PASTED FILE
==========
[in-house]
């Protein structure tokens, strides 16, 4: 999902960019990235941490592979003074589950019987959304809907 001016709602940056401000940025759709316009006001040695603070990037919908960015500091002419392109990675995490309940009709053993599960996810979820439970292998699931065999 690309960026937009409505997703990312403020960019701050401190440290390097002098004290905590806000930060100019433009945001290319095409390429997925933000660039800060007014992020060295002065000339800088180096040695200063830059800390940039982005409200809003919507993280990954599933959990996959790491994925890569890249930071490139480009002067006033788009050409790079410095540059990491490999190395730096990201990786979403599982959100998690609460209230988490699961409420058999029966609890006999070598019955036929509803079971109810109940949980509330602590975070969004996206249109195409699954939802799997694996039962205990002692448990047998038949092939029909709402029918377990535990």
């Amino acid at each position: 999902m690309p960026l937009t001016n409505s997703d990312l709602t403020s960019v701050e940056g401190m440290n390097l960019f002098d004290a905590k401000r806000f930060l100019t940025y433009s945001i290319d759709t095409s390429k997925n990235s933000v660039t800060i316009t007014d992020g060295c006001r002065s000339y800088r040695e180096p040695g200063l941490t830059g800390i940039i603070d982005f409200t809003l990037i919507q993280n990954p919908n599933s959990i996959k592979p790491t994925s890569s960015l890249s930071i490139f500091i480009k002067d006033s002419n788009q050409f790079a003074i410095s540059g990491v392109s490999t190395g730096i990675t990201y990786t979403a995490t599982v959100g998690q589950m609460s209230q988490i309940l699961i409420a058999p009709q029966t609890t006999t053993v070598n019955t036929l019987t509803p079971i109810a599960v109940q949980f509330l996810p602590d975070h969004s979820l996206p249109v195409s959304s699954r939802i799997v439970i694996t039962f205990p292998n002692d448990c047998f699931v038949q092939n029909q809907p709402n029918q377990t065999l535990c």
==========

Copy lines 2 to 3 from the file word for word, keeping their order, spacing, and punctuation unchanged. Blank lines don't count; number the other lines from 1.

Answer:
């Protein structure tokens, strides 16, 4: 999902960019990235941490592979003074589950019987959304809907 001016709602940056401000940025759709316009006001040695603070990037919908960015500091002419392109990675995490309940009709053993599960996810979820439970292998699931065999 690309960026937009409505997703990312403020960019701050401190440290390097002098004290905590806000930060100019433009945001290319095409390429997925933000660039800060007014992020060295002065000339800088180096040695200063830059800390940039982005409200809003919507993280990954599933959990996959790491994925890569890249930071490139480009002067006033788009050409790079410095540059990491490999190395730096990201990786979403599982959100998690609460209230988490699961409420058999029966609890006999070598019955036929509803079971109810109940949980509330602590975070969004996206249109195409699954939802799997694996039962205990002692448990047998038949092939029909709402029918377990535990």
């Amino acid at each position: 999902m690309p960026l937009t001016n409505s997703d990312l709602t403020s960019v701050e940056g401190m440290n390097l960019f002098d004290a905590k401000r806000f930060l100019t940025y433009s945001i290319d759709t095409s390429k997925n990235s933000v660039t800060i316009t007014d992020g060295c006001r002065s000339y800088r040695e180096p040695g200063l941490t830059g800390i940039i603070d982005f409200t809003l990037i919507q993280n990954p919908n599933s959990i996959k592979p790491t994925s890569s960015l890249s930071i490139f500091i480009k002067d006033s002419n788009q050409f790079a003074i410095s540059g990491v392109s490999t190395g730096i990675t990201y990786t979403a995490t599982v959100g998690q589950m609460s209230q988490i309940l699961i409420a058999p009709q029966t609890t006999t053993v070598n019955t036929l019987t509803p079971i109810a599960v109940q949980f509330l996810p602590d975070h969004s979820l996206p249109v195409s959304s699954r939802i799997v439970i694996t039962f205990p292998n002692d448990c047998f699931v038949q092939n029909q809907p709402n029918q377990t065999l535990c």